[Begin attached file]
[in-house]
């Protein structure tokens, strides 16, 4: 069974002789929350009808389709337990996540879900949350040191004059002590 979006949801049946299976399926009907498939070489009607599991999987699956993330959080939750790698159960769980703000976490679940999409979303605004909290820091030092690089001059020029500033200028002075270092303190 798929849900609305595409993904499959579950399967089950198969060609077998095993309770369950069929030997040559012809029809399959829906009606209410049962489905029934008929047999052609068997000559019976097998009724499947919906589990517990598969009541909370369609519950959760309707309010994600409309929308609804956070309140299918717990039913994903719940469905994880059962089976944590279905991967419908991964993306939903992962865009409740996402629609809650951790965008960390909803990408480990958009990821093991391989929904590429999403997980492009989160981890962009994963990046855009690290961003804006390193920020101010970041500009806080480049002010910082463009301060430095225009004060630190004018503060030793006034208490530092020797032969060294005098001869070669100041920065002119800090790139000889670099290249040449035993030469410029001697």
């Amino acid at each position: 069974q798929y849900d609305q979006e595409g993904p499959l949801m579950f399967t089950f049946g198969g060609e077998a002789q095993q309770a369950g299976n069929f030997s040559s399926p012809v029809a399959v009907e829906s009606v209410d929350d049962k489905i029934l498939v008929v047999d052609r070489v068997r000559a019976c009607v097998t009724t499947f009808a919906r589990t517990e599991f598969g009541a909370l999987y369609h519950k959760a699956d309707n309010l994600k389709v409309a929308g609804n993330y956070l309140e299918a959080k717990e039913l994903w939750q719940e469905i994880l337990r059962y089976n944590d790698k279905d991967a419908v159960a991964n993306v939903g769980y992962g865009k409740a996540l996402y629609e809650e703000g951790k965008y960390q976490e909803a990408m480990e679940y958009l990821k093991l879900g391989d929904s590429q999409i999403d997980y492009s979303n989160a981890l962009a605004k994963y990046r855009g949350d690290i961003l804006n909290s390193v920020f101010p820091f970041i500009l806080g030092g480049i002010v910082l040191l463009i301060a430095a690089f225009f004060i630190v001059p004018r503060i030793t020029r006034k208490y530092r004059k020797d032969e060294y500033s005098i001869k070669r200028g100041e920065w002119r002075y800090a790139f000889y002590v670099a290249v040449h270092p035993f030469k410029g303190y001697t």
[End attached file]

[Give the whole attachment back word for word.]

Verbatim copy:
[in-house]
């Protein structure tokens, strides 16, 4: 069974002789929350009808389709337990996540879900949350040191004059002590 979006949801049946299976399926009907498939070489009607599991999987699956993330959080939750790698159960769980703000976490679940999409979303605004909290820091030092690089001059020029500033200028002075270092303190 798929849900609305595409993904499959579950399967089950198969060609077998095993309770369950069929030997040559012809029809399959829906009606209410049962489905029934008929047999052609068997000559019976097998009724499947919906589990517990598969009541909370369609519950959760309707309010994600409309929308609804956070309140299918717990039913994903719940469905994880059962089976944590279905991967419908991964993306939903992962865009409740996402629609809650951790965008960390909803990408480990958009990821093991391989929904590429999403997980492009989160981890962009994963990046855009690290961003804006390193920020101010970041500009806080480049002010910082463009301060430095225009004060630190004018503060030793006034208490530092020797032969060294005098001869070669100041920065002119800090790139000889670099290249040449035993030469410029001697």
């Amino acid at each position: 069974q798929y849900d609305q979006e595409g993904p499959l949801m579950f399967t089950f049946g198969g060609e077998a002789q095993q309770a369950g299976n069929f030997s040559s399926p012809v029809a399959v009907e829906s009606v209410d929350d049962k489905i029934l498939v008929v047999d052609r070489v068997r000559a019976c009607v097998t009724t499947f009808a919906r589990t517990e599991f598969g009541a909370l999987y369609h519950k959760a699956d309707n309010l994600k389709v409309a929308g609804n993330y956070l309140e299918a959080k717990e039913l994903w939750q719940e469905i994880l337990r059962y089976n944590d790698k279905d991967a419908v159960a991964n993306v939903g769980y992962g865009k409740a996540l996402y629609e809650e703000g951790k965008y960390q976490e909803a990408m480990e679940y958009l990821k093991l879900g391989d929904s590429q999409i999403d997980y492009s979303n989160a981890l962009a605004k994963y990046r855009g949350d690290i961003l804006n909290s390193v920020f101010p820091f970041i500009l806080g030092g480049i002010v910082l040191l463009i301060a430095a690089f225009f004060i630190v001059p004018r503060i030793t020029r006034k208490y530092r004059k020797d032969e060294y500033s005098i001869k070669r200028g100041e920065w002119r002075y800090a790139f000889y002590v670099a290249v040449h270092p035993f030469k410029g303190y001697t």